Dutch treats – gay marriage in Netherlands – Brief Article
The Netherlands becomes the first country to allow gay marriage, and the men in charge talk to The Advocate
If gay rights activists in the United States had one slogan that captured the message of all of their missions, it might simply be “Do as the Dutch do.” And at no time would that slogan be more appropriate than now. The Netherlands on April 1 became the first country in the world to grant gay men and lesbians the same marriage, adoption, and immigration benefits granted to straight people. (Under a 1998 law, gay couples could already register as domestic partners.) Just before the new law took effect, The Advocate talked with the two men, both heterosexual, who will most likely have a big hand in what is sure to be a new wave in gay nuptials: Erik de Jong, who heads the Amsterdam registry office, and Jan Joosten, a registrar in the office. In the Netherlands, registrars are the officials who preside over marriages.
Did you expect so much support for gay marriage in the Netherlands?
De Jong: Yes, it was expected. Even many churches–including Catholic churches–have said that they will officiate those kinds of marriages as well, even if the pope is against it. They don’t care. They’ll still do it.
What is the difference between domestic partnership and marriage?
Joosten: The difference is only a technical one. Marriage affects the parenthood of children–if the parents are of the same sex, the other parent can immediately adopt the child. Under domestic partnership, a second parent can adopt the child only after one year. Also, partnerships can be dissolved without going to court. Your social status [for domestic partners] is the same as a married couple, the same duties and rights.
If someone wants to get married, what is the process?
De Jong: Before the marriage, you have to come here to tell your intention to marry, bringing your birth certificate, your passport, and a paper which says you’ve never been married before. After 14 days you can marry. Everybody has to get married here or at one of the other bureaus. The only one in Holland who is allowed to marry people is the registrar.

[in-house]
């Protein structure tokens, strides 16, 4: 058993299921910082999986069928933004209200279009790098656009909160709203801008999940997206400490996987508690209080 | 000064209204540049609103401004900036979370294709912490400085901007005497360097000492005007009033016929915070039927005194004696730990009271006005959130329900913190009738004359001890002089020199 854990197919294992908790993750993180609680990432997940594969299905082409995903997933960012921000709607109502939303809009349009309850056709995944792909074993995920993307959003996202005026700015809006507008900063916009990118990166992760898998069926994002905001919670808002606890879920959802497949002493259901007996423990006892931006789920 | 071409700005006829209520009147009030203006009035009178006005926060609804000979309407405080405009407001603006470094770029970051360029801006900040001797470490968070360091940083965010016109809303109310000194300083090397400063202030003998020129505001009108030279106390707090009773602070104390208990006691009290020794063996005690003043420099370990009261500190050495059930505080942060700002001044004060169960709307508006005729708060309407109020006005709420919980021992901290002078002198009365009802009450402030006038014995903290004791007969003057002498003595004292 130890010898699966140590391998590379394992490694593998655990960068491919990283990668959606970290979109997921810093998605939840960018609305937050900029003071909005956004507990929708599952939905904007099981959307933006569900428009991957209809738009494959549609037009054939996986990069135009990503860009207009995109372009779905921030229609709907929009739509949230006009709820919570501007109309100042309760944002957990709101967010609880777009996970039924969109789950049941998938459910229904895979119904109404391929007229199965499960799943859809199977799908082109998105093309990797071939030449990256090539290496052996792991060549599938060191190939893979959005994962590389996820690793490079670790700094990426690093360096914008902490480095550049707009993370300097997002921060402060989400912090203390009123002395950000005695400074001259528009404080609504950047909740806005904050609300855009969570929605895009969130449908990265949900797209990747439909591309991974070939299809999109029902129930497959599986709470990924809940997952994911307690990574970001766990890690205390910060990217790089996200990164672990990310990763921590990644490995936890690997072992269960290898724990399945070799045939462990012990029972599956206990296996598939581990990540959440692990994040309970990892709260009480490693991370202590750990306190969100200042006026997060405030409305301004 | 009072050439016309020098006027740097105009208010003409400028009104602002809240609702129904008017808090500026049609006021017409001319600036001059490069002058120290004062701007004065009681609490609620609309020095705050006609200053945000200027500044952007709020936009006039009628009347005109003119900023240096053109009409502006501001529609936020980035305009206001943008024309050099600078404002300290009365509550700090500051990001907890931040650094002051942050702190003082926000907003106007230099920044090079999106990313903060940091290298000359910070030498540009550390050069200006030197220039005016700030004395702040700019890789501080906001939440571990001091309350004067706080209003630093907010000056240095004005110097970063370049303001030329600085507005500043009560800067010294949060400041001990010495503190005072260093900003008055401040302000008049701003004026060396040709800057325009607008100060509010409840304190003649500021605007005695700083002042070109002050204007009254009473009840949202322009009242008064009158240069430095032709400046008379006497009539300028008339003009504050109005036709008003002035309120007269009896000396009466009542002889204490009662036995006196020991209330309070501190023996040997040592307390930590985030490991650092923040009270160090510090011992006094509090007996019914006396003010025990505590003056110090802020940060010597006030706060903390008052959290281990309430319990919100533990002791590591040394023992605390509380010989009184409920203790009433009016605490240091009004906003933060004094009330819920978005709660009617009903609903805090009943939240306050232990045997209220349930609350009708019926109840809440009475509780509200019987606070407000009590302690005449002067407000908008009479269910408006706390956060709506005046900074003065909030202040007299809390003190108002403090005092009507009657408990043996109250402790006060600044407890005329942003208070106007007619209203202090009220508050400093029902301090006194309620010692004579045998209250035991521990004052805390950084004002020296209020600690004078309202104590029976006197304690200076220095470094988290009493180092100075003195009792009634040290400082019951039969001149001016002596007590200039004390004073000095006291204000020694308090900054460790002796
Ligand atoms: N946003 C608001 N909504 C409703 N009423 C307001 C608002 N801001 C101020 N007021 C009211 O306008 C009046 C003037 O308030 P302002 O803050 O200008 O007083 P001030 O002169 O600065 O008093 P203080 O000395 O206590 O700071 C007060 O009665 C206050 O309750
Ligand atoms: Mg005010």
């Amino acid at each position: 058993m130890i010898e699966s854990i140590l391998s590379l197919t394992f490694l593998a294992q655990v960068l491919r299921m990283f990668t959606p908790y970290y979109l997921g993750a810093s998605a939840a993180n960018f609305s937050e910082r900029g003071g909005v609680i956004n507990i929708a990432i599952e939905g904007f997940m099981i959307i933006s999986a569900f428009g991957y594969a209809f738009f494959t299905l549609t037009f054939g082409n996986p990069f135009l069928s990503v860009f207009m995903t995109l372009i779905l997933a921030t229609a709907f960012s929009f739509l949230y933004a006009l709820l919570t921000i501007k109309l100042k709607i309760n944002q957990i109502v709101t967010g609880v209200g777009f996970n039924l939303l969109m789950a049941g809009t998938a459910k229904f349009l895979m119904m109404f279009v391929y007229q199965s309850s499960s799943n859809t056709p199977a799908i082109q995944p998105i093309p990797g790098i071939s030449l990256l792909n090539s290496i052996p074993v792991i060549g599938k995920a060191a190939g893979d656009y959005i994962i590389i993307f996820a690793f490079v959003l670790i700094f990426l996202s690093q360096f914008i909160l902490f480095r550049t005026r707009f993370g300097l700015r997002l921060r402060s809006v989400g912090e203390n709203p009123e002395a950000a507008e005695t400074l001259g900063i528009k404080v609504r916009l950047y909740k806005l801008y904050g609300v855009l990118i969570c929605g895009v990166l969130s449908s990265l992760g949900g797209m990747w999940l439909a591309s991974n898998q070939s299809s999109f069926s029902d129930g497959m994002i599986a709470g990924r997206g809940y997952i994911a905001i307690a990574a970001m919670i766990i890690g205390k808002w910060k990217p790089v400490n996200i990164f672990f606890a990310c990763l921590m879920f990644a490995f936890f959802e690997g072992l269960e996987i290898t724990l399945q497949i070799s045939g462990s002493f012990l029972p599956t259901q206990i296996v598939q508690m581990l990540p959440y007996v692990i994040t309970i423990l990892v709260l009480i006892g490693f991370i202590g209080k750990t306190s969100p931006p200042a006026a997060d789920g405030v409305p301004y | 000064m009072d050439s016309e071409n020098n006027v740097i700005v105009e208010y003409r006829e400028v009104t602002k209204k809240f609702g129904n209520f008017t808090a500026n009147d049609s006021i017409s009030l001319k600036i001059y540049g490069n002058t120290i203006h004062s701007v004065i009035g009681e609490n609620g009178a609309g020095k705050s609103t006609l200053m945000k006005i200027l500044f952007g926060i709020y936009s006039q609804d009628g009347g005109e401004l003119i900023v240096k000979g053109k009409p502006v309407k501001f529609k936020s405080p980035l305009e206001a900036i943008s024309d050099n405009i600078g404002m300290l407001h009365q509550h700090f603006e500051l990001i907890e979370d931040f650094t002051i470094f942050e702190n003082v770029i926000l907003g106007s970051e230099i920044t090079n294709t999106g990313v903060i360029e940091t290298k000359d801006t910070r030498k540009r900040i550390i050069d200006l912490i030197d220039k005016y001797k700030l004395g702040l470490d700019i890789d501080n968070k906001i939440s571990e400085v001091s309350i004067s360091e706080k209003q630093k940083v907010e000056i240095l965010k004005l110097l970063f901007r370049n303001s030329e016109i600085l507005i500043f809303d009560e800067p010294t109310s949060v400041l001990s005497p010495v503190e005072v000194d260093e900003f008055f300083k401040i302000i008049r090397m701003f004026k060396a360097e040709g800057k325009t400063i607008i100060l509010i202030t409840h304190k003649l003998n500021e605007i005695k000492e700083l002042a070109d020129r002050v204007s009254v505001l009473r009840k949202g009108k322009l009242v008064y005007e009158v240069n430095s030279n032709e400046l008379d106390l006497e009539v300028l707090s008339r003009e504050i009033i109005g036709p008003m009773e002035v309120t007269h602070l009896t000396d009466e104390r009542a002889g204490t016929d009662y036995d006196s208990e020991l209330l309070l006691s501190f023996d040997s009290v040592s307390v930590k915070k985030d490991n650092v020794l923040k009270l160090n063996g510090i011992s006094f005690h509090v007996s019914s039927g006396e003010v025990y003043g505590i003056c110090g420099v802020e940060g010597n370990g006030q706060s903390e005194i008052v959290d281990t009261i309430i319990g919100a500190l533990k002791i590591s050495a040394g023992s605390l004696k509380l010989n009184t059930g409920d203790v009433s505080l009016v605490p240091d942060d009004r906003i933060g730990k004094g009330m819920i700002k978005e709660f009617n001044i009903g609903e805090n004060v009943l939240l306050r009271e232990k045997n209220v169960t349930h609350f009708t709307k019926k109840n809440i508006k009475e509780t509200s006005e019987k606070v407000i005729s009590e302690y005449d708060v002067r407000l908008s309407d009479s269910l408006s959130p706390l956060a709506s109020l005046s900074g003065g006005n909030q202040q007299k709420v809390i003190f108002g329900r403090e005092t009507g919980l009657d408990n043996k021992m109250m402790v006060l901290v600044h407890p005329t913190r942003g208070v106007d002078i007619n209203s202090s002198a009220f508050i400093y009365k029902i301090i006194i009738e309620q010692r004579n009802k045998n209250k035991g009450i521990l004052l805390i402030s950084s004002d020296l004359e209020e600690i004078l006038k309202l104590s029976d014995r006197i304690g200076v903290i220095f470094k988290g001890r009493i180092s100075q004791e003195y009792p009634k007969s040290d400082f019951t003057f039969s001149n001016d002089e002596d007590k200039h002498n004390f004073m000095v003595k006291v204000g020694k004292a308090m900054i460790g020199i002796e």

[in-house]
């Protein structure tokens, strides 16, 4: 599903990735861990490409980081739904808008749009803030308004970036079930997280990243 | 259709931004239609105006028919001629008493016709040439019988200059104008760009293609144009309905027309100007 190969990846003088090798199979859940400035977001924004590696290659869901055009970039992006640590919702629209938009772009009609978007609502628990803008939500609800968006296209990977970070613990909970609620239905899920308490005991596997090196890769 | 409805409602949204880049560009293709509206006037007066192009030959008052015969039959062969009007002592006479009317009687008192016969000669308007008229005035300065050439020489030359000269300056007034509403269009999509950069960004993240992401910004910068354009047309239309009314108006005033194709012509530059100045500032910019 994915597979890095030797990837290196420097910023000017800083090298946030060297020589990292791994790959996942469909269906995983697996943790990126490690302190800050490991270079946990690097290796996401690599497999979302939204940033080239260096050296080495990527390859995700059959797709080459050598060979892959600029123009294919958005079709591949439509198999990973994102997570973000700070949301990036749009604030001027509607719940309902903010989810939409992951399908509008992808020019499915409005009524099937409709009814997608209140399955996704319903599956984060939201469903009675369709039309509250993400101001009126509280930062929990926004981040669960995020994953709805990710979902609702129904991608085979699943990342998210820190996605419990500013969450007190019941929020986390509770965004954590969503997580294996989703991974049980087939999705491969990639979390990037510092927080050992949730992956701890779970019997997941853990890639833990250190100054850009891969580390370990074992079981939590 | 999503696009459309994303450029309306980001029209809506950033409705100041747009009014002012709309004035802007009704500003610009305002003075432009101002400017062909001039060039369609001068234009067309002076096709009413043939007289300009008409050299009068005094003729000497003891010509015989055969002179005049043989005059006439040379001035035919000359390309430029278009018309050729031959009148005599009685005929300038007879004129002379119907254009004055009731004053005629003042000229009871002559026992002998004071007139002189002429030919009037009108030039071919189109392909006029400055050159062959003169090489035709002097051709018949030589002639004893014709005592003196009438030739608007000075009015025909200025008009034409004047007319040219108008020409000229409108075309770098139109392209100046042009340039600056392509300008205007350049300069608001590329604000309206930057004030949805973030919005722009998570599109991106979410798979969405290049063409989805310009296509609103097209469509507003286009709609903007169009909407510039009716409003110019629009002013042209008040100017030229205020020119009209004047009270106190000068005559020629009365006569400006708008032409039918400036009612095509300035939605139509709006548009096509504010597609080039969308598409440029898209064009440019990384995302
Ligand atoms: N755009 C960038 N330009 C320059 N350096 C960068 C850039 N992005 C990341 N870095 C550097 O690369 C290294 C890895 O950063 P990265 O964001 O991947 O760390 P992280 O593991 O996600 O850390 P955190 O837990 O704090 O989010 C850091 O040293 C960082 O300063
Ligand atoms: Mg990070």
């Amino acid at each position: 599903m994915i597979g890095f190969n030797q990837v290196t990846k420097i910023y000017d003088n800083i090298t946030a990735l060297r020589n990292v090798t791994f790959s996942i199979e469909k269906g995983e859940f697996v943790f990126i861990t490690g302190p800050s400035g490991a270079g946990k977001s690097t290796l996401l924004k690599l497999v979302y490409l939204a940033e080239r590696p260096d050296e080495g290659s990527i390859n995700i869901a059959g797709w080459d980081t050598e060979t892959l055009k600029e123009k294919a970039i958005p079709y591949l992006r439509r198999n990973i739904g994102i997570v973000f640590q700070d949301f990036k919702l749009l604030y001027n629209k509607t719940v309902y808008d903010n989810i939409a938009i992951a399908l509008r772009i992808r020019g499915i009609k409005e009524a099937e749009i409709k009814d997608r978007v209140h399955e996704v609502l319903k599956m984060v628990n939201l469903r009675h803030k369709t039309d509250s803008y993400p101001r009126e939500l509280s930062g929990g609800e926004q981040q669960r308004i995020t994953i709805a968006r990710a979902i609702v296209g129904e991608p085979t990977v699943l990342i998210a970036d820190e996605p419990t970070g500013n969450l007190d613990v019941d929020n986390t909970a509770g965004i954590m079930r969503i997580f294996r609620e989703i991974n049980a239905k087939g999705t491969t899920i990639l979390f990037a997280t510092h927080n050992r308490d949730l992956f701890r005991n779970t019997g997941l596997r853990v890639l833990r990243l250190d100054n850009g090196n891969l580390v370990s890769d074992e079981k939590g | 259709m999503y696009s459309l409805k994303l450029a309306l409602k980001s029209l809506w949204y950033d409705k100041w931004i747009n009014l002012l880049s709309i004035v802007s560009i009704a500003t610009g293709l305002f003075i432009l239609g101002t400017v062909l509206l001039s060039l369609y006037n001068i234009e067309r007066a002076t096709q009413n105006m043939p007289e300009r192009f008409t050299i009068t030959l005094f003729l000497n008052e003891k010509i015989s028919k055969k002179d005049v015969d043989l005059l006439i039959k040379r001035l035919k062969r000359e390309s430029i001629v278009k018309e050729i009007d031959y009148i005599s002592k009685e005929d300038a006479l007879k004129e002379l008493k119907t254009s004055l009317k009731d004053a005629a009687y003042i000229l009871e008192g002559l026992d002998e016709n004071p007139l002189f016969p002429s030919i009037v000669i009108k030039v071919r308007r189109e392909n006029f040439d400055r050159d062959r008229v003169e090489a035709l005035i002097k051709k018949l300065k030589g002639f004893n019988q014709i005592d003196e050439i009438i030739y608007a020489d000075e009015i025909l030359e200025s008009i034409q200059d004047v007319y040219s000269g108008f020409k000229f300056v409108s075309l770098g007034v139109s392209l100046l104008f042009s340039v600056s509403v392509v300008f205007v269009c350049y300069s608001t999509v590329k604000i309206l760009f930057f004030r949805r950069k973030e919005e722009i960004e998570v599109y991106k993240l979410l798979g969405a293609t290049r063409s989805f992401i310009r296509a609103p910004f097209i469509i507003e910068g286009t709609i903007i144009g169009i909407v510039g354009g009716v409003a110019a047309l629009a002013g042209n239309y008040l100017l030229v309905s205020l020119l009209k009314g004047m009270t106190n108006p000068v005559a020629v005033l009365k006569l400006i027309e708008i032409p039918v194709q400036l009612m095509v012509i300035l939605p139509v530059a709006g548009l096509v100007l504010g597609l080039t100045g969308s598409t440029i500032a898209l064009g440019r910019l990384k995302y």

Can two Americans get married in Holland?
Joosten: No. One of the couple has to live in Holland and be a Dutch national. It’s the same as for straight people.
Should other countries recognize these marriages?
De Jong: Well, I think in just a few years all of Western Europe will have this kind of marriage. It just happens that we are first. A lot of countries will wait and see how it goes here.
What does it say about Holland that you are the first?
De Jong: We are a very little country, but we are multicultural. We are very liberal. The gay movement has been accepted for years here.
Why did this happen now?
Joosten: A few years ago some gays tried to get married but were refused. But the supreme court decided that, actually, it should be allowed under the Universal Declaration of Human Rights. Everyone should have the right to get married and start a family. First, Parliament passed a domestic-partnership law that went into effect in 1998 as an experiment. Then, after the survey [which showed about a 75% approval rating for gay marriage in the Netherlands], they passed the marriage law.
What do you think about the new law personally?
De Jong: I’m very positive about it. I think everybody should have the same rights. I’m looking forward to marrying the couples.
Is there anything else you’d like to tell our readers?
Joosten: We should say that if people come here, we welcome all the trimmings–men in white dresses, women in black tie, kissing, exchanging rings, bridegrooms. If they want the whole thing, they should have the whole thing. This is their day. We are here to serve them.
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